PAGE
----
And Awlaki preaches patience and persistence in pursuit of victory: "In general, today, we are very emotional. We are fired up fast," he says on one CD. "There could be a very hot Khutba of Jumaa [a key Muslim service], talking about jihad, for example. During that Khutba, everyone feels like he is Khalid bin Walid [a military commander who served Muhammad]. He is ready to go on the battlefield." But, he says, "The Salaa [prayer] is over a few moments. Just by the time you step your foot out of the masjid [mosque], you leave all of that emotions behind you and you are back to Dunya [the world] again. Very easily fired up, and very easily we cool down."(click the play button to the right to hear the audio)
He makes that point again in a call for sustained commitment to jihad: "Talking big is easy, but the sacrifice, and especially long-term sacrifice which jihad needs, that is difficult. Jihad is not only sacrifice, but it is a long term sacrifice. And that is where people fail. If you are asked to sacrifice in one time, you could be fired up by a speech, and then you would give out your money, for example, and you would sacrifice. That could happen. But when you're asked to sacrifice for a long period, then you're suffering hardship for a long time, that is what causes people to fail." (click the play button to the right to hear the audio)
Sacrifice, he said, could take many forms and people should be willing to do whatever is required:
"It could be your life, your time, your money, your family, it could even be the Islamic family or brothers that you are with, it could be the scholars that you love. Anything is possible."
While his extreme views can be seen throughout the CDs quoted, Awlaki has become more direct and transparent in recent years. His criticism of American response to 9/11 was immediate and visceral. In March 2002, after law enforcement officials raided a network of Islamic businesses and charities suspected of financing terrorist groups, Awlaki exploded in rage:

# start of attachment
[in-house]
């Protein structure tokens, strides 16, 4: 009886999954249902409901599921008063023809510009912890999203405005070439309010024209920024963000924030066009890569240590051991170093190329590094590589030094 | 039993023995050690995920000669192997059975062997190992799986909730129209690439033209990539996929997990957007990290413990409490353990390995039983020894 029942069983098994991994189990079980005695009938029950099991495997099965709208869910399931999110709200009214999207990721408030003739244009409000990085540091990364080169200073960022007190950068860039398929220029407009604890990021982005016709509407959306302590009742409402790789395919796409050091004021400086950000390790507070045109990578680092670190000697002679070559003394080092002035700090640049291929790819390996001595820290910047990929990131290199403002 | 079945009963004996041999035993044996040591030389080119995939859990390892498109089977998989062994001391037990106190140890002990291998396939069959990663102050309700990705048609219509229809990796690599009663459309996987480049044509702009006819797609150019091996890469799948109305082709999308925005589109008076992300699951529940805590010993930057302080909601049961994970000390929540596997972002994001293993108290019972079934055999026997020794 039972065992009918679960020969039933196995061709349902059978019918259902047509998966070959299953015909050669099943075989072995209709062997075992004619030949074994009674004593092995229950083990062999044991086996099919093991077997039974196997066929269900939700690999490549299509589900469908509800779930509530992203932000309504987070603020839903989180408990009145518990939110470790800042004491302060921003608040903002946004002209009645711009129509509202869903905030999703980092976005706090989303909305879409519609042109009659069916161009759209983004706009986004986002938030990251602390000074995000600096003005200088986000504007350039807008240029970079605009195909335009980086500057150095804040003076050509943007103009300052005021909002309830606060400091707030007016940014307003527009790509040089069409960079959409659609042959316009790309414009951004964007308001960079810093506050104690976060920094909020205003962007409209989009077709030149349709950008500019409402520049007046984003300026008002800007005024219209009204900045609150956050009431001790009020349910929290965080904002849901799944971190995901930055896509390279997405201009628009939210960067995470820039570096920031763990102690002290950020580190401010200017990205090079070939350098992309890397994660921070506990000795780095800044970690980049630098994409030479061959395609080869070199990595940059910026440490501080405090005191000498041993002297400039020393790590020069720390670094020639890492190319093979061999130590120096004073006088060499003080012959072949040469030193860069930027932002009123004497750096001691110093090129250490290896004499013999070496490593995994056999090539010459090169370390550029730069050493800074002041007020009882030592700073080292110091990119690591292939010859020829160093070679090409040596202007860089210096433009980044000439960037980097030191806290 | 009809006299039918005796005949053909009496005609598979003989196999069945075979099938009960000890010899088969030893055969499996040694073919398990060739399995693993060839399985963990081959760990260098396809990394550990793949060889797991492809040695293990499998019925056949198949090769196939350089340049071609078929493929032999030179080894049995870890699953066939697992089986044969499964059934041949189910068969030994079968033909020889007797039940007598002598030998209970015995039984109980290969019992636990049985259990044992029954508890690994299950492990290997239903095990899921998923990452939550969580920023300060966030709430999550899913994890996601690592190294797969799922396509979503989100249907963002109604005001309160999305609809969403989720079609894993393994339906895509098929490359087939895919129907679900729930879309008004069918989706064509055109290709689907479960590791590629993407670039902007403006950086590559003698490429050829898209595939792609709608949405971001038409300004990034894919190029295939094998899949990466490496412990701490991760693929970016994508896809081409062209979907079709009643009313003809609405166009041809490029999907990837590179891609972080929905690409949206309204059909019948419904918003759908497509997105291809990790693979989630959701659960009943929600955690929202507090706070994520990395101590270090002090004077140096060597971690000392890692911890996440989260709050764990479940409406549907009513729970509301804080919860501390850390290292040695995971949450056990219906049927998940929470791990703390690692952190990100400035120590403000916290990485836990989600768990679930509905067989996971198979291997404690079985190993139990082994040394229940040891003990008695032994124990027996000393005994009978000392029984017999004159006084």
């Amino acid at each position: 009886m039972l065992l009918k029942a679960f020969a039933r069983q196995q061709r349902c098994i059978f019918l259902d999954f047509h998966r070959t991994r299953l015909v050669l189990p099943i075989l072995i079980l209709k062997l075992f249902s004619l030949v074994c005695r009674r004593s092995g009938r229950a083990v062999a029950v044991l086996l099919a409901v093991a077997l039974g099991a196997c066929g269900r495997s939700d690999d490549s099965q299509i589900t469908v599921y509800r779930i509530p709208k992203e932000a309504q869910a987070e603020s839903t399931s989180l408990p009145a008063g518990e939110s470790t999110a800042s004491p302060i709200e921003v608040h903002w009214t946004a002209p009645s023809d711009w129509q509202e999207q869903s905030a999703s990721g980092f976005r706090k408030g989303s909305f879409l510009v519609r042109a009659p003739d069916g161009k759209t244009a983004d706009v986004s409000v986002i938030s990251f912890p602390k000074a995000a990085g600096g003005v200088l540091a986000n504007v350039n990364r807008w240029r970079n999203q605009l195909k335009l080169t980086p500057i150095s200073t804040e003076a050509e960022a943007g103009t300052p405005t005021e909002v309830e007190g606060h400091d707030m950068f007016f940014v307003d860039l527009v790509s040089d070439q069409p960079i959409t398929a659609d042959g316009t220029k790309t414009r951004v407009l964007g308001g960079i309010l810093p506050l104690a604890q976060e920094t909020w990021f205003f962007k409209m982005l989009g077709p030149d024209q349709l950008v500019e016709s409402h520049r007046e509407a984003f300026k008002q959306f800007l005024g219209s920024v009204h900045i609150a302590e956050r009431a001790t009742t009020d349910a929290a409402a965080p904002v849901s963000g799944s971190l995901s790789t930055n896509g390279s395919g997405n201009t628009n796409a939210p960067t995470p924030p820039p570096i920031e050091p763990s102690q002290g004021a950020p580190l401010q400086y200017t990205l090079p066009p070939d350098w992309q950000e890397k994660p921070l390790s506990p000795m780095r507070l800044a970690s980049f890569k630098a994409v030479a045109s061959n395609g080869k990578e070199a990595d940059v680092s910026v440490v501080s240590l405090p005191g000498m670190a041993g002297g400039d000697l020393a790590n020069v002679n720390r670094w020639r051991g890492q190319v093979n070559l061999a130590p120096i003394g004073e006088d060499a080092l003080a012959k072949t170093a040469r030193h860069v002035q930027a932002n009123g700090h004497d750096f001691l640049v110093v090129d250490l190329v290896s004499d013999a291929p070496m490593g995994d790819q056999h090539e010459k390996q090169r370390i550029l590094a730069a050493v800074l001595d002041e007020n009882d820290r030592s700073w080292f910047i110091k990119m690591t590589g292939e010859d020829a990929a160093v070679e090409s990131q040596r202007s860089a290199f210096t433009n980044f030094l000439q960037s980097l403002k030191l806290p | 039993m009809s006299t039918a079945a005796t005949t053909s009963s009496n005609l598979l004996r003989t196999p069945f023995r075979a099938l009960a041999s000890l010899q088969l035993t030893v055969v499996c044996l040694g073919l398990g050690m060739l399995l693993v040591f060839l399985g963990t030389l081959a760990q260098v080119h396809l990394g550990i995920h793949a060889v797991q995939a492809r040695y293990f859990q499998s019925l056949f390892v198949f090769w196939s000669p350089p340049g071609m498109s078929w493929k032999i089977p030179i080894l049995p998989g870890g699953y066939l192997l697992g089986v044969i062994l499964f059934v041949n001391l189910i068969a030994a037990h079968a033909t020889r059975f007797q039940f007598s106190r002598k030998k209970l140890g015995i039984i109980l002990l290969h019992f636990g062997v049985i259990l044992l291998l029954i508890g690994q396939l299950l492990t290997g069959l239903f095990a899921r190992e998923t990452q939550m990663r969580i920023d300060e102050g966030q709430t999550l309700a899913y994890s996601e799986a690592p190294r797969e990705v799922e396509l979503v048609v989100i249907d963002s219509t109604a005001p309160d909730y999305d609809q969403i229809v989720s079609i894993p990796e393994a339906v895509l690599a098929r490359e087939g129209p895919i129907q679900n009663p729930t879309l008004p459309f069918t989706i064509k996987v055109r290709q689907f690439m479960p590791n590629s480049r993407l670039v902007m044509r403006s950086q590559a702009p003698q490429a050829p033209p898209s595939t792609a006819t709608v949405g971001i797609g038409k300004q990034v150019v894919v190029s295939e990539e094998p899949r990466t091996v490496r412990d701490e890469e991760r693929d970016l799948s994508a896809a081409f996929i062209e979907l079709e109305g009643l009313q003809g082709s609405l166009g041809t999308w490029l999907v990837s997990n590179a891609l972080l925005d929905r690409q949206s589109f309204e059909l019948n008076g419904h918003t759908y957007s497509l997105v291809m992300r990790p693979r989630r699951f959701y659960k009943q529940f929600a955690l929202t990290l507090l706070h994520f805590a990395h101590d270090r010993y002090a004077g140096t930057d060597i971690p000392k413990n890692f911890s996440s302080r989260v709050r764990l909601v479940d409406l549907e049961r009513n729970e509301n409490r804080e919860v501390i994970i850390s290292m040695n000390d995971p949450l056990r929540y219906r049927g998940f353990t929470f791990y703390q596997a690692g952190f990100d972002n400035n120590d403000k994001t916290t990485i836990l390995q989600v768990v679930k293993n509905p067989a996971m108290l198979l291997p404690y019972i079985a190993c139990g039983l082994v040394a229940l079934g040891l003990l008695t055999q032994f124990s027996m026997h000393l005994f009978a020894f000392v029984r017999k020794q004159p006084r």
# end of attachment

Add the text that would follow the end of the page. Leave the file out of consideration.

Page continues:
"So this is not now a war on terrorism. We need to all be clear about this. This is a war against Muslims! It is a war against Muslims and Islam. Not only is it happening worldwide, but it's happening right here in America, that is claiming to be fighting this war for the sake of freedom while it is infringing on the freedom of its own citizens just because they're Muslim, for no other reason. And as Muslims, if we allow this to continue, if we do not stop it, it ain't gonna stop! It's not gonna stop."
Awlaki was an imam at the Dar al-Hijrah mosque in Falls Church, Va., by this time. His message, that America is at war with Islam and Muslims, is considered pivotal in radicalizing young Muslims and turning them to violence. He soon left the United States to take his message of hate abroad.
By the end of 2002, Awlaki was in England, telling followers that "Islam overrides any other loyalty" and preaching the glories of martyrdom:
"I hear amazing stories for example with the mujahideen before their shahadah, statements that they make or smiles on their faces ….So they have a very pleasant ending."
And this type of violent rhetoric is still repeating itself today. In a tape released just this past March, he urged U.S. Muslims to launch violent attacks against the country:
"To the Muslims in America, I have this to say: How can your conscience allow you to live in peaceful coexistence with a nation that is responsible for the tyranny and crimes committed against your own brothers and sisters?" he asked. He termed jihad against America "binding upon myself just as it is binding upon every other able Muslim."
Last week, a new recording emerged in which he predicted Yemen could become the next American battleground. American arrogance and foreign policy generate terrorists' ire, including his own, he said:
"I could not reconcile between living in the US and being a Muslim, and I eventually came to the conclusion that jihad against America is binding upon myself, just as it is binding on every other able Muslim."
As the IPT's extensive review of Awlaki's written and spoken word reveal, the man now serving as the voice for al Qaida in the Arabian Peninsula has indeed undergone a transformation since his time in America. But it is not the case of a man going from moderate to radical, but of a man going from a radical orator to a top recruiter of blood-thirsty jihadists.
The IPT accepts no funding from outside the United States, or from any governmental agency or political or religious institutions. Your support of The Investigative Project on Terrorism is critical in winning a battle we cannot afford to lose. All donations are tax-deductible. Click here to donate online. The Investigative Project on Terrorism Foundation is a recognized 501(c)3 organization. IPT News – July 26, 2010